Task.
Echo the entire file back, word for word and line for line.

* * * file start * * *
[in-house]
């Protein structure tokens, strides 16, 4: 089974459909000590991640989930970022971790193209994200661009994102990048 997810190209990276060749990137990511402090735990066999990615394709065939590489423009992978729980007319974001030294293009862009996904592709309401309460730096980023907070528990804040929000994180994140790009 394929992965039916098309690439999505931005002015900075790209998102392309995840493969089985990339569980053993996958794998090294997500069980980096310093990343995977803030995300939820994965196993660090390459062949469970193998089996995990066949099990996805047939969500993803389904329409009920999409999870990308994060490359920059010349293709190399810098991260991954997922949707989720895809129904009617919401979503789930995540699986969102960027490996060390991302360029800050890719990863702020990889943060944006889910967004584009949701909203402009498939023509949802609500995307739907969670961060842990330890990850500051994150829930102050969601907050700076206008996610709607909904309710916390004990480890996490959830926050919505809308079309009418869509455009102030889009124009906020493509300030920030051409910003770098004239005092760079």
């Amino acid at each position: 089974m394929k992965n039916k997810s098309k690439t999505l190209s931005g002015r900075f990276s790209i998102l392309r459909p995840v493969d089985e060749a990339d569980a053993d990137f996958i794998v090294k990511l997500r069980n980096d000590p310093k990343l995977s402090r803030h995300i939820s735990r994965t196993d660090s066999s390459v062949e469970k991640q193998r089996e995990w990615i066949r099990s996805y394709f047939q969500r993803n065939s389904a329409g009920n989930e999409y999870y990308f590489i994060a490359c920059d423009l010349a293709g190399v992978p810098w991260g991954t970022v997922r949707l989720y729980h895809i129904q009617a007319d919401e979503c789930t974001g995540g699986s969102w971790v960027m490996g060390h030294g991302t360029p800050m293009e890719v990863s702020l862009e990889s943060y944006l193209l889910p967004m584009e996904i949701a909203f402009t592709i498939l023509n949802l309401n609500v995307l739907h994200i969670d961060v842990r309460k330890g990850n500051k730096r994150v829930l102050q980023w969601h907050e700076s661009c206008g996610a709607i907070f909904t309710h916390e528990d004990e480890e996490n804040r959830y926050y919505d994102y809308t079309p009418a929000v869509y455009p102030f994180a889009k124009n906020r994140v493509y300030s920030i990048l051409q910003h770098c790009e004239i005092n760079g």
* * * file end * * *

[in-house]
């Protein structure tokens, strides 16, 4: 089974459909000590991640989930970022971790193209994200661009994102990048 997810190209990276060749990137990511402090735990066999990615394709065939590489423009992978729980007319974001030294293009862009996904592709309401309460730096980023907070528990804040929000994180994140790009 394929992965039916098309690439999505931005002015900075790209998102392309995840493969089985990339569980053993996958794998090294997500069980980096310093990343995977803030995300939820994965196993660090390459062949469970193998089996995990066949099990996805047939969500993803389904329409009920999409999870990308994060490359920059010349293709190399810098991260991954997922949707989720895809129904009617919401979503789930995540699986969102960027490996060390991302360029800050890719990863702020990889943060944006889910967004584009949701909203402009498939023509949802609500995307739907969670961060842990330890990850500051994150829930102050969601907050700076206008996610709607909904309710916390004990480890996490959830926050919505809308079309009418869509455009102030889009124009906020493509300030920030051409910003770098004239005092760079």
């Amino acid at each position: 089974m394929k992965n039916k997810s098309k690439t999505l190209s931005g002015r900075f990276s790209i998102l392309r459909p995840v493969d089985e060749a990339d569980a053993d990137f996958i794998v090294k990511l997500r069980n980096d000590p310093k990343l995977s402090r803030h995300i939820s735990r994965t196993d660090s066999s390459v062949e469970k991640q193998r089996e995990w990615i066949r099990s996805y394709f047939q969500r993803n065939s389904a329409g009920n989930e999409y999870y990308f590489i994060a490359c920059d423009l010349a293709g190399v992978p810098w991260g991954t970022v997922r949707l989720y729980h895809i129904q009617a007319d919401e979503c789930t974001g995540g699986s969102w971790v960027m490996g060390h030294g991302t360029p800050m293009e890719v990863s702020l862009e990889s943060y944006l193209l889910p967004m584009e996904i949701a909203f402009t592709i498939l023509n949802l309401n609500v995307l739907h994200i969670d961060v842990r309460k330890g990850n500051k730096r994150v829930l102050q980023w969601h907050e700076s661009c206008g996610a709607i907070f909904t309710h916390e528990d004990e480890e996490n804040r959830y926050y919505d994102y809308t079309p009418a929000v869509y455009p102030f994180a889009k124009n906020r994140v493509y300030s920030i990048l051409q910003h770098c790009e004239i005092n760079g």